Figuring out how to power our homestead.
As we continue to renovate our tiny cabin before moving in, our family took some very important steps. I think this might be the hardest part of the whole move for some folks that are thinking about going off-grid. For us though, it honestly wasn’t that bad. We have always been conscious consumers and have always been particularly careful about our electrical usage. The less money I spent, meant the more money I had for other things. Like cute little piggies, sheep, or garden seeds. I will be the first to raise my hand and openly admit that yes, I am addicted to garden seeds, and just about anything with four legs that can be pasture raised. Just don’t tell my husband.
As my husband and I talked and made plans. We both discussed what was important to us, and what it would take to get there. We made a list of must haves, power consumption, and then power supplies. So, let’s get started.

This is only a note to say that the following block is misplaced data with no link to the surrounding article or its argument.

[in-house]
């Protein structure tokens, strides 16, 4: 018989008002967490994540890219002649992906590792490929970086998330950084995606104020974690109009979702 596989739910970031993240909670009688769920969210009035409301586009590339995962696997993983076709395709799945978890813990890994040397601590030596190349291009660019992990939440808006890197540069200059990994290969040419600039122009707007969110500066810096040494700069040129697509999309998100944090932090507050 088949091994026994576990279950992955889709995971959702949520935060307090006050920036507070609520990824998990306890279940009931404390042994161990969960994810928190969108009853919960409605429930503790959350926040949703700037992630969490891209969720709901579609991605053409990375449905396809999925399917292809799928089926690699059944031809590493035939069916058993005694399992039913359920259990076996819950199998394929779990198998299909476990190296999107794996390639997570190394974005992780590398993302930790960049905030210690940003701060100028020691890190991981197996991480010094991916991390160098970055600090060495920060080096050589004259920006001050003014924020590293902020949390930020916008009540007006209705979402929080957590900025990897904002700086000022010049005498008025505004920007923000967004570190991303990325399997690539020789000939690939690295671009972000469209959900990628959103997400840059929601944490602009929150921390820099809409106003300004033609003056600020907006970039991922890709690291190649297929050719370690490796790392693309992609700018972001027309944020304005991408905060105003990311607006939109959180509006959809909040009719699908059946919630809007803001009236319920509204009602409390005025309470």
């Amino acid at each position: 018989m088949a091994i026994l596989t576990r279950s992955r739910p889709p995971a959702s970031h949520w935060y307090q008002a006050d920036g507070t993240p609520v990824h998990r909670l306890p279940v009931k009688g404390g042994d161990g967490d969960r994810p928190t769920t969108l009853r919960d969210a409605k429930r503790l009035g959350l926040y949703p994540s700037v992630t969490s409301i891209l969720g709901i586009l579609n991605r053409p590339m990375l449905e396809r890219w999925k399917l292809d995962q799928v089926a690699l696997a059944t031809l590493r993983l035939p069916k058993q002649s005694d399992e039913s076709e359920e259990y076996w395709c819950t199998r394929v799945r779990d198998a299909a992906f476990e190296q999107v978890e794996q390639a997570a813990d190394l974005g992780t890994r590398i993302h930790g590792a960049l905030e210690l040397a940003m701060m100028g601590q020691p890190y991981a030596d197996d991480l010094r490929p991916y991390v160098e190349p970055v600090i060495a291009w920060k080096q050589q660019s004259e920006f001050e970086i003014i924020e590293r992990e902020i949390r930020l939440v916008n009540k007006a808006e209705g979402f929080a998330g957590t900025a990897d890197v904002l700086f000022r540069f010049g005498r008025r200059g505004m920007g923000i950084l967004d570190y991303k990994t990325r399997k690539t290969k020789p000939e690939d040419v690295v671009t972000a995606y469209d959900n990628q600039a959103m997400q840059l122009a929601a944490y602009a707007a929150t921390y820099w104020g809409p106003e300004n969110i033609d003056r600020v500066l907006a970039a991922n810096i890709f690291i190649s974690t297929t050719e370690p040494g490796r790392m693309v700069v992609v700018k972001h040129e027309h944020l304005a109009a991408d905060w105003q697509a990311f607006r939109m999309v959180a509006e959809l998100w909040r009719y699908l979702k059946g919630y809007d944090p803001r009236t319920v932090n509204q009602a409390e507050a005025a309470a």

As we started making a list of my husbands must haves, we very quickly figured out that he only cared about having something big enough for his power tools. We checked the wattage on all his tools and the biggest wattage was his air compressor at about 2,000 running watts, but 6500 starting watts. It took us less than 30 min to figure out his wattage needs were. Mine, was a little more complicated. Folks I had to break up with the toaster, the instapot, the ceramic griddle, the crock pot and so much more. Pretty much anything that has a heating element is over 1,000 watts.It was a huge awakening moment. I love my kitchen and this broke my heart to see so many watts listed on the things I love. It’s pretty easy to find the watts and it is listed underneath most items right next to the serial/model number. There are just some things I could not bear to part with and those are staying. My 1,000 watt electric grain mill, my 1,000 watt vitamix blender, my dehydrator, chicken plucker, meat grinder, computers, my coffee grinder and stick blender. So the things I use pretty much every day or several times a week were under 300 watts. Such as the coffee grinder, stick blender, cell phones, and cameras. Other common things I had to break up with was the washer and dryer. The delima…